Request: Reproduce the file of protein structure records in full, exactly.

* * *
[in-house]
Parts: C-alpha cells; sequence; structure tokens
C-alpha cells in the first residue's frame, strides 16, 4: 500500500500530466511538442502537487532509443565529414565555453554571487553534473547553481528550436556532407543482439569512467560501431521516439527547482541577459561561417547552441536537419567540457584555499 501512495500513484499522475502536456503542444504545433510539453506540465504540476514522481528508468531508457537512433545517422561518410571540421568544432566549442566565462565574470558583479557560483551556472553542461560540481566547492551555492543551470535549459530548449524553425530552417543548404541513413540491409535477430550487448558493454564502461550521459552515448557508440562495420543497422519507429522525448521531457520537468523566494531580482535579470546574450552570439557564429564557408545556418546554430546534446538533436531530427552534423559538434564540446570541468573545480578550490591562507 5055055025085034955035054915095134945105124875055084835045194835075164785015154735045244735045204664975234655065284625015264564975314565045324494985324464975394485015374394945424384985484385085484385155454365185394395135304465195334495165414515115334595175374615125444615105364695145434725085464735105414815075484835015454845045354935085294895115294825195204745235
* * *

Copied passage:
[in-house]
Parts: C-alpha cells; sequence; structure tokens
C-alpha cells in the first residue's frame, strides 16, 4: 500500500500530466511538442502537487532509443565529414565555453554571487553534473547553481528550436556532407543482439569512467560501431521516439527547482541577459561561417547552441536537419567540457584555499 501512495500513484499522475502536456503542444504545433510539453506540465504540476514522481528508468531508457537512433545517422561518410571540421568544432566549442566565462565574470558583479557560483551556472553542461560540481566547492551555492543551470535549459530548449524553425530552417543548404541513413540491409535477430550487448558493454564502461550521459552515448557508440562495420543497422519507429522525448521531457520537468523566494531580482535579470546574450552570439557564429564557408545556418546554430546534446538533436531530427552534423559538434564540446570541468573545480578550490591562507 5055055025085034955035054915095134945105124875055084835045194835075164785015154735045244735045204664975234655065284625015264564975314565045324494985324464975394485015374394945424384985484385085484385155454365185394395135304465195334495165414515115334595175374615125444615105364695145434725085464735105414815075484835015454845045354935085294895115294825195204745235